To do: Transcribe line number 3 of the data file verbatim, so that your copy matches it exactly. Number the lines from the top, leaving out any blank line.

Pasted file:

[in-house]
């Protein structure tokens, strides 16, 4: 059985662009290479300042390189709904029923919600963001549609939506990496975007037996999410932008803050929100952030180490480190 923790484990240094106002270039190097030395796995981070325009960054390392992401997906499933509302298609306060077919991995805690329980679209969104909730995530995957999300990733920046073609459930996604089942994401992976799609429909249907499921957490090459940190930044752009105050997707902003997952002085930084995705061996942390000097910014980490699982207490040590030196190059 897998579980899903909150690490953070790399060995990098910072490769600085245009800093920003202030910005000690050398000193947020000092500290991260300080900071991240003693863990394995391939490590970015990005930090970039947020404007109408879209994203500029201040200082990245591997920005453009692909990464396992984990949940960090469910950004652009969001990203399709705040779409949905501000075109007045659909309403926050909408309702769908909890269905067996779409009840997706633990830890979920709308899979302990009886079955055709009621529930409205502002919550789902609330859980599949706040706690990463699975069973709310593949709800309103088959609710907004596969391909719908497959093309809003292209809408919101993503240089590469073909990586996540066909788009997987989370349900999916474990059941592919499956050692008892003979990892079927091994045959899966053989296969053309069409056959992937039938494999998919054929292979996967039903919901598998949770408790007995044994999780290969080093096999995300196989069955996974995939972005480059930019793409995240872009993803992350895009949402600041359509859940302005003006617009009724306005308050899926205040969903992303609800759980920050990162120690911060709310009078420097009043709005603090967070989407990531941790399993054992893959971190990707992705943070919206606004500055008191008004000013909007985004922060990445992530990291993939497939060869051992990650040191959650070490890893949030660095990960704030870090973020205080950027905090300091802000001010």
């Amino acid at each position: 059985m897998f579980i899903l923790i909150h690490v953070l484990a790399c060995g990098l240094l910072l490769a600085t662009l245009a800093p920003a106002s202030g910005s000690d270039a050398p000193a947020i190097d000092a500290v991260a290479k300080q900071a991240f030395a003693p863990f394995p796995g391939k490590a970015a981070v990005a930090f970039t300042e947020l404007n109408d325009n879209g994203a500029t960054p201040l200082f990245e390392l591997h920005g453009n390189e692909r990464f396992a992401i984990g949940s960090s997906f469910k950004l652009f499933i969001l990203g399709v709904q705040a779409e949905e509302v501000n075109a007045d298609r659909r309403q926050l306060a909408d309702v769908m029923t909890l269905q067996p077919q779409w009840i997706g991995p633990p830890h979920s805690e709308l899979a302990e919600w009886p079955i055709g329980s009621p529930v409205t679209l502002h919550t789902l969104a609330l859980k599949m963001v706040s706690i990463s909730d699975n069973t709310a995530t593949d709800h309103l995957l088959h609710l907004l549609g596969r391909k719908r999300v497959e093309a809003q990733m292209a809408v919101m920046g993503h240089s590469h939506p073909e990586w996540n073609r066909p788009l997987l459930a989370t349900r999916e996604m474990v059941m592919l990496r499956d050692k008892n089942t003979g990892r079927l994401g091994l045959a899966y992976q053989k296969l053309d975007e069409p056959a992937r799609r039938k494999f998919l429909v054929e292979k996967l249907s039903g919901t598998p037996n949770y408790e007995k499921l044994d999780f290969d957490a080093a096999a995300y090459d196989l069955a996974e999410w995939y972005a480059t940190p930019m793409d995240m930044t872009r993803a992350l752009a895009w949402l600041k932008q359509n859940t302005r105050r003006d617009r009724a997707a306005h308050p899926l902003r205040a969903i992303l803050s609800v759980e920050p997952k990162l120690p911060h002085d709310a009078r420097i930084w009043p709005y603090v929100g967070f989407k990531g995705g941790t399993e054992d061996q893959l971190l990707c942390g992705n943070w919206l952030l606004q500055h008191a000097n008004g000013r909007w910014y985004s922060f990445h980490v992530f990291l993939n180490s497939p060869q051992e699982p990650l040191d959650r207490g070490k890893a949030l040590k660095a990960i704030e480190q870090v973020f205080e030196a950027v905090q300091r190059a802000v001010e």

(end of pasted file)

């Amino acid at each position: 059985m897998f579980i899903l923790i909150h690490v953070l484990a790399c060995g990098l240094l910072l490769a600085t662009l245009a800093p920003a106002s202030g910005s000690d270039a050398p000193a947020i190097d000092a500290v991260a290479k300080q900071a991240f030395a003693p863990f394995p796995g391939k490590a970015a981070v990005a930090f970039t300042e947020l404007n109408d325009n879209g994203a500029t960054p201040l200082f990245e390392l591997h920005g453009n390189e692909r990464f396992a992401i984990g949940s960090s997906f469910k950004l652009f499933i969001l990203g399709v709904q705040a779409e949905e509302v501000n075109a007045d298609r659909r309403q926050l306060a909408d309702v769908m029923t909890l269905q067996p077919q779409w009840i997706g991995p633990p830890h979920s805690e709308l899979a302990e919600w009886p079955i055709g329980s009621p529930v409205t679209l502002h919550t789902l969104a609330l859980k599949m963001v706040s706690i990463s909730d699975n069973t709310a995530t593949d709800h309103l995957l088959h609710l907004l549609g596969r391909k719908r999300v497959e093309a809003q990733m292209a809408v919101m920046g993503h240089s590469h939506p073909e990586w996540n073609r066909p788009l997987l459930a989370t349900r999916e996604m474990v059941m592919l990496r499956d050692k008892n089942t003979g990892r079927l994401g091994l045959a899966y992976q053989k296969l053309d975007e069409p056959a992937r799609r039938k494999f998919l429909v054929e292979k996967l249907s039903g919901t598998p037996n949770y408790e007995k499921l044994d999780f290969d957490a080093a096999a995300y090459d196989l069955a996974e999410w995939y972005a480059t940190p930019m793409d995240m930044t872009r993803a992350l752009a895009w949402l600041k932008q359509n859940t302005r105050r003006d617009r009724a997707a306005h308050p899926l902003r205040a969903i992303l803050s609800v759980e920050p997952k990162l120690p911060h002085d709310a009078r420097i930084w009043p709005y603090v929100g967070f989407k990531g995705g941790t399993e054992d061996q893959l971190l990707c942390g992705n943070w919206l952030l606004q500055h008191a000097n008004g000013r909007w910014y985004s922060f990445h980490v992530f990291l993939n180490s497939p060869q051992e699982p990650l040191d959650r207490g070490k890893a949030l040590k660095a990960i704030e480190q870090v973020f205080e030196a950027v905090q300091r190059a802000v001010e």